November 2016: Pediatric Critical Care Medicine
https://www.readbyqxmd.com/read/27660289/interaction-between-2-nutraceutical-treatments-and-host-immune-status-in-the-pediatric-critical-illness-stress-induced-immune-suppression-comparative-effectiveness-trial
#12
Joseph A Carcillo, J Michael Dean, Richard Holubkov, John Berger, Kathleen L Meert, Kanwaljeet J S Anand, Jerry J Zimmerman, Christopher J L Newth, Rick Harrison, Jeri Burr, Douglas F Willson, Carol Nicholson, Michael J Bell, Robert A Berg, Thomas P Shanley, Sabrina M Heidemann, Heidi Dalton, Tammara L Jenkins, Allan Doctor, Angie Webster, Robert F Tamburro
BACKGROUND AND AIMS: The pediatric Critical Illness Stress-induced Immune Suppression (CRISIS) trial compared the effectiveness of 2 nutraceutical supplementation strategies and found no difference in the development of nosocomial infection and sepsis in the overall population. We performed an exploratory post hoc analysis of interaction between nutraceutical treatments and host immune status related to the development of nosocomial infection/sepsis. METHODS: Children from the CRISIS trial were analyzed according to 3 admission immune status categories marked by decreasing immune competence: immune competent without lymphopenia, immune competent with lymphopenia, and previously immunocompromised...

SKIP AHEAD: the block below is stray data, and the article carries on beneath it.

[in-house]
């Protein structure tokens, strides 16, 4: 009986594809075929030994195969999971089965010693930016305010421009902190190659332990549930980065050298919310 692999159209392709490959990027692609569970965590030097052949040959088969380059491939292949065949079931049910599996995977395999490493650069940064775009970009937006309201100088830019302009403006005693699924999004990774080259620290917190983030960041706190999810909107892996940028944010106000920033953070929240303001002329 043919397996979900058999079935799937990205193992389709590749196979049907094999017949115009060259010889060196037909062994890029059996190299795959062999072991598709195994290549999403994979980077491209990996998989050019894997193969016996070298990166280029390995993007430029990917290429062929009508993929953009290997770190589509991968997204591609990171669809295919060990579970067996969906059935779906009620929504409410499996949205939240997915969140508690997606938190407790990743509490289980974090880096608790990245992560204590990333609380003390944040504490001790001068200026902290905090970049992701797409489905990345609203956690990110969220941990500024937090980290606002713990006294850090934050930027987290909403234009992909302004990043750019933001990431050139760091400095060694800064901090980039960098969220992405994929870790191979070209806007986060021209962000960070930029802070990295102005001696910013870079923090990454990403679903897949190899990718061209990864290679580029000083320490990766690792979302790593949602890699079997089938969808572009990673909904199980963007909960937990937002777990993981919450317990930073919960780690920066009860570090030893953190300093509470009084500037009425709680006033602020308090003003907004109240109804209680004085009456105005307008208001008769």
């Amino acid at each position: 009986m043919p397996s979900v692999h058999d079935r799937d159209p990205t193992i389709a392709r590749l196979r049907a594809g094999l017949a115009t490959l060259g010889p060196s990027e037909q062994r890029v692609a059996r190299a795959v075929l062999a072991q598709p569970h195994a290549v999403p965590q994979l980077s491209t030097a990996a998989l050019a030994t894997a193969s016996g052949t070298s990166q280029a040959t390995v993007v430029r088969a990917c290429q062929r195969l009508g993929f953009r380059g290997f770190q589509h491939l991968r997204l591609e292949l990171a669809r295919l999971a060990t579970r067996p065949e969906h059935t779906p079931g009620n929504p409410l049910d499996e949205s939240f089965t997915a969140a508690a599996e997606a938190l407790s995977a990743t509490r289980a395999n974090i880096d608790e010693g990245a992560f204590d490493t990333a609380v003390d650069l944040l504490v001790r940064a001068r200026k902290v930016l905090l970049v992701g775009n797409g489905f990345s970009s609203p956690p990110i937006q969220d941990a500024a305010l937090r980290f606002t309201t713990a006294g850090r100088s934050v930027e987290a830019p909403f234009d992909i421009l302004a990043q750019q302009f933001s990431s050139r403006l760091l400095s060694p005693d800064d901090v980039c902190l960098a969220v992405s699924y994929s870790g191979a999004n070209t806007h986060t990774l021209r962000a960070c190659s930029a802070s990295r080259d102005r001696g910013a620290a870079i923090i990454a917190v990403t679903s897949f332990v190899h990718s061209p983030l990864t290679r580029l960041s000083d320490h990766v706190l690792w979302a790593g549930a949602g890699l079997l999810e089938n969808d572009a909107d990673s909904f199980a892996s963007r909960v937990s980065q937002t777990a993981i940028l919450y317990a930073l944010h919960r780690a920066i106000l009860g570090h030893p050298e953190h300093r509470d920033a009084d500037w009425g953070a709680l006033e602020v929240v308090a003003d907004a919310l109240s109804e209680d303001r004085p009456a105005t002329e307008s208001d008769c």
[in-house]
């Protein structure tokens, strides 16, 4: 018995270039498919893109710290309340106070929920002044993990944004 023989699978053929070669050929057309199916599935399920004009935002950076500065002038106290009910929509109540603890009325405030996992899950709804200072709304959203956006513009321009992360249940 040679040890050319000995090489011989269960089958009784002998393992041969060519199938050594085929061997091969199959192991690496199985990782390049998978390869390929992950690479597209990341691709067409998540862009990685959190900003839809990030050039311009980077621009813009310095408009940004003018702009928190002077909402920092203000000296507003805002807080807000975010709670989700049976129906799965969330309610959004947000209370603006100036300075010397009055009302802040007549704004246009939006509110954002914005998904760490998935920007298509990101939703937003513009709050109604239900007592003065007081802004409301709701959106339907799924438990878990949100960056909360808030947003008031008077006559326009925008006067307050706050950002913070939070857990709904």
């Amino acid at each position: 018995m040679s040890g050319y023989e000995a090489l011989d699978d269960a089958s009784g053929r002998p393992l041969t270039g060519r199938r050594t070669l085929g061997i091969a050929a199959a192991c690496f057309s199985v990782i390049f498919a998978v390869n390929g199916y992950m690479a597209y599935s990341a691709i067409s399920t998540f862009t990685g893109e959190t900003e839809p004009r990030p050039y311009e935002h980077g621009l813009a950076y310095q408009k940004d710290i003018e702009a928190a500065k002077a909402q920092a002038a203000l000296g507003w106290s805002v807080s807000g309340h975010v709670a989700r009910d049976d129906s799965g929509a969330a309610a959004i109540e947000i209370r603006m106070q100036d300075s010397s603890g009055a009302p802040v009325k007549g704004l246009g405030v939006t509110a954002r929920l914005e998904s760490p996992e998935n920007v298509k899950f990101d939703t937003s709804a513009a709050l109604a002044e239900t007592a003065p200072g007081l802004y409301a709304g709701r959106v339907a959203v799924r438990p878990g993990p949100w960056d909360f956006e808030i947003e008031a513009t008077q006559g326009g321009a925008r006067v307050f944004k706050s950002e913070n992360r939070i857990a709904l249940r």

September 22, 2016: JPEN. Journal of Parenteral and Enteral Nutrition
https://www.readbyqxmd.com/read/27595356/collaboration-and-networking
#13
REVIEW
O Husson, E Manten-Horst, W T A van der Graaf